Given the volume of data companies tend to hold nowadays, including customers’ personal data, the risk of a data breach incident is a huge concern. These incidents pose a serious risk for identity theft, corporate reputation and monetary damage.
The risk is compounded by the rapid rise of the Internet of Things ("IoT") and the corresponding increase in the volumes of Big Data held by companies (click here to read our previous article). It is as of yet unclear how effective IoT devices will be in keeping customer data secure, e.g. can a worn fitness tracker adequately protect the customer’s personal health and wellbeing data from being intercepted?
It is clear that data breaches are a serious threat, as has been demonstrated by several high-profile breaches in 2015. Some examples include:
- VTech, a Hong Kong-based firm that produces electronic devices for children, was targeted by a hack that exposed the private data of 6.5 million children and 5 million parents, including photographs, chat logs and internal databases.
- In one of the most high-profile breaches of the year, the infidelity dating website Ashley Madison lost personal data of 37 million users, which was subsequently published online, exposing the sites users.
- Telecom operator TalkTalk lost the data of 157,000 customers following a 'significant and sustained' cyber-attack, including the bank account numbers and sort codes of 16,000 customers. TalkTalk’s CEO, revealed that the estimated one-off costs of this data breach to the organisation were between GBP 30 – 35 million.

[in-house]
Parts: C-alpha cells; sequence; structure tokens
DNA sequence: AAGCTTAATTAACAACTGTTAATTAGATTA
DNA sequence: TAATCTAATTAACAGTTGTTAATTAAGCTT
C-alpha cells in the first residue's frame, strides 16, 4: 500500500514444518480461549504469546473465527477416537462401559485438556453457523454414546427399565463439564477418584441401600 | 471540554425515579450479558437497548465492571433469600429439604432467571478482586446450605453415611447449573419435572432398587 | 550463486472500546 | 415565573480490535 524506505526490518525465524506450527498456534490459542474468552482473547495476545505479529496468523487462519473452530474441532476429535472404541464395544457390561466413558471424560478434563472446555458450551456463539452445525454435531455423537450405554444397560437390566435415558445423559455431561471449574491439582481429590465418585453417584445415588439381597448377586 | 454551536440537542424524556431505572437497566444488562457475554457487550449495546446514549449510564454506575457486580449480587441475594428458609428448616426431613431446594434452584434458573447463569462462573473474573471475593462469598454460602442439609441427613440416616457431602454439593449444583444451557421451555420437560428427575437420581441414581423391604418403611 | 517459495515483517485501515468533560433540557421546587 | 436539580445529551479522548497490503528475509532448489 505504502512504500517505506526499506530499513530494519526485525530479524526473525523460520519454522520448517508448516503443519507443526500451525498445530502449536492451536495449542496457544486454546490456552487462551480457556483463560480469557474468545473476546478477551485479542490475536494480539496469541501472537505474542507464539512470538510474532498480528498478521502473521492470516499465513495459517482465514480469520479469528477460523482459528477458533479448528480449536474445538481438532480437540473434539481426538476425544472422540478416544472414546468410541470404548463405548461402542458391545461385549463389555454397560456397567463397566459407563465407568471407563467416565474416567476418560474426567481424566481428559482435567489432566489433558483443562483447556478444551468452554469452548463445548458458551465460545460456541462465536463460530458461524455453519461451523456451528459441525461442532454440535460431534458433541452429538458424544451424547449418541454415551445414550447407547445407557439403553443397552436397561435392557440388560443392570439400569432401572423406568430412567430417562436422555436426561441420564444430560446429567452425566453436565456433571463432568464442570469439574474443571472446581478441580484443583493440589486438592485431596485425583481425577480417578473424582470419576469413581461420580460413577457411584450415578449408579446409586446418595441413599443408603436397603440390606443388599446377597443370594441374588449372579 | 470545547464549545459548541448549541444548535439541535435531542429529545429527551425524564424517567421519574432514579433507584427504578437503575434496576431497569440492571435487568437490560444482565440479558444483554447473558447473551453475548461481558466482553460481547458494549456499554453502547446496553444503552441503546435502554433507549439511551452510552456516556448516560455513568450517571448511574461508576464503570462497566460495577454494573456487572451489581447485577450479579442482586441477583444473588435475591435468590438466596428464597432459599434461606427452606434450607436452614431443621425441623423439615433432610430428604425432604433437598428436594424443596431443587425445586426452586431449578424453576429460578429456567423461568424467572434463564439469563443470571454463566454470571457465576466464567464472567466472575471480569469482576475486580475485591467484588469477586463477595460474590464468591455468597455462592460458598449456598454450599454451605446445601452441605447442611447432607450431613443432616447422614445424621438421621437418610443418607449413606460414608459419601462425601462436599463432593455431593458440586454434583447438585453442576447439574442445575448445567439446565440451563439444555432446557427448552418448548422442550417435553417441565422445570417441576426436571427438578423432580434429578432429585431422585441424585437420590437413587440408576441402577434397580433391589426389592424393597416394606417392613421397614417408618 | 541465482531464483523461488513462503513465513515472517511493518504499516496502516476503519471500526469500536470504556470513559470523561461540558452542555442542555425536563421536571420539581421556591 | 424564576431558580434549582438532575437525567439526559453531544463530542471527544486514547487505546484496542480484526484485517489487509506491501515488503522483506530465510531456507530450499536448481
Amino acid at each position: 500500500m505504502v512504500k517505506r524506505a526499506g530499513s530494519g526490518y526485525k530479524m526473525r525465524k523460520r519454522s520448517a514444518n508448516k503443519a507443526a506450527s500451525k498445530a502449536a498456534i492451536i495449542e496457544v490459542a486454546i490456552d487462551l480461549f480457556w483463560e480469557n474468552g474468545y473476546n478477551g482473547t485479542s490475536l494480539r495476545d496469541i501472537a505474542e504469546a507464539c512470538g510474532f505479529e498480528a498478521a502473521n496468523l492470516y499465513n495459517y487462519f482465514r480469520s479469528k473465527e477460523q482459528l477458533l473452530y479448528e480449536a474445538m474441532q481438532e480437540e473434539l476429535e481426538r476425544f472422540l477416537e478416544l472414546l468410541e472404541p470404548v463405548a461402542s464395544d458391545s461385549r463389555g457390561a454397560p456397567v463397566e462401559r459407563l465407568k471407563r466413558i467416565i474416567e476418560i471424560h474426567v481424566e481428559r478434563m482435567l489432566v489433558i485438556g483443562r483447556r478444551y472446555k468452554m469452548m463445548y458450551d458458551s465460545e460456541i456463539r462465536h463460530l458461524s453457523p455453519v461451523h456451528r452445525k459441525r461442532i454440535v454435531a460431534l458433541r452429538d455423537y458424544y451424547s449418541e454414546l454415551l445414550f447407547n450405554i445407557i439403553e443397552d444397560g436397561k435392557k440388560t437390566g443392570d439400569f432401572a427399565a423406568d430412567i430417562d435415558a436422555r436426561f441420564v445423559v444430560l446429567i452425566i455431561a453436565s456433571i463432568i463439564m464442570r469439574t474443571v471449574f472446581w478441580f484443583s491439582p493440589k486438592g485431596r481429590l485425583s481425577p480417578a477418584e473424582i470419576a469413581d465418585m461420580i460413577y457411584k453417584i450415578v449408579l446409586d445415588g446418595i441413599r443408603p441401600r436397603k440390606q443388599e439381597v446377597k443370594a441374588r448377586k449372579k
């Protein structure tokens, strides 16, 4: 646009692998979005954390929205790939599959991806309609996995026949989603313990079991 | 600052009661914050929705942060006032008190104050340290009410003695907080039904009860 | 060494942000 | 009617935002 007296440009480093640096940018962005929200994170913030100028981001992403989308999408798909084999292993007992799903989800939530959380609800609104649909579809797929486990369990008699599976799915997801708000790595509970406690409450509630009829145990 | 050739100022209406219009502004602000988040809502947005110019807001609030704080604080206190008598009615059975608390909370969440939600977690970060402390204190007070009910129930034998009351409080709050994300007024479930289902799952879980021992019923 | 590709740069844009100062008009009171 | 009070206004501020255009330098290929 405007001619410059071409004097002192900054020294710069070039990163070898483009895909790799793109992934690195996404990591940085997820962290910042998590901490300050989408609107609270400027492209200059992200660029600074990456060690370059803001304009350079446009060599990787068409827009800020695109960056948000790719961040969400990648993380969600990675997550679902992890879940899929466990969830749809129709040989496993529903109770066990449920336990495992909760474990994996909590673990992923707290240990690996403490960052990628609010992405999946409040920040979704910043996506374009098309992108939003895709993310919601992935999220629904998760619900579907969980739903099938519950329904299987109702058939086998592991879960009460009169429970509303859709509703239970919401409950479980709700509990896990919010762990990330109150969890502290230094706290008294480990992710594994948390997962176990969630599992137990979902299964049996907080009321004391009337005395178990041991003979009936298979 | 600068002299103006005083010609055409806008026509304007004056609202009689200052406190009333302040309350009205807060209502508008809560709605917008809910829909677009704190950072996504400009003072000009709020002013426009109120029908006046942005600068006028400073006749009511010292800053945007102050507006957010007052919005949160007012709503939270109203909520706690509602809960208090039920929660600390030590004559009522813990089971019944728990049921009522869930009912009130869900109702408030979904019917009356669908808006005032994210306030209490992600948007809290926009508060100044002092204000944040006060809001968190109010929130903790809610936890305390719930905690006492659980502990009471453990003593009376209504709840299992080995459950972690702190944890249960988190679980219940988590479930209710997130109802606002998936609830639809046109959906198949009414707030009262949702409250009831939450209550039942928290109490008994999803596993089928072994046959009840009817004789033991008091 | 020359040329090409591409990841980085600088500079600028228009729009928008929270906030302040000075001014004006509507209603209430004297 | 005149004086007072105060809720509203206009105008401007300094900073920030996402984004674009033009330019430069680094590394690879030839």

Given the potential impact, it is important that an organisation that risks being the victim of a data breach works with an experienced legal and technology team in order to implement effective preventative solutions.
E-discovery can play a valuable role here, assisting companies in quickly and effectively assessing the volume and type of data held. It would also be able to tell the source of the information and where it was held, and appropriately categorise into information types (e.g. sensitive and personal, or generic and non-confidential).
Legal experts would then be able to analyse this information to provide a detailed risk assessment to the company, identifying the truly ‘sensitive information’ from a data protection perspective and advising on any particular steps that should be taken to mitigate the risk of data breaches, and any subsequent claims.
We are hosting a breakfast seminar in London on Wednesday 10 February to provide an overview of the legal aspects of being prepared for a cyber-attack, and in particular the 'next steps' plans of action following a security incident. For more information or to register your interest, click here.
If you would like any more information or would like to discuss how we can help you, please contact: John Mackenzie, Guy Harvey or Nicola Perry.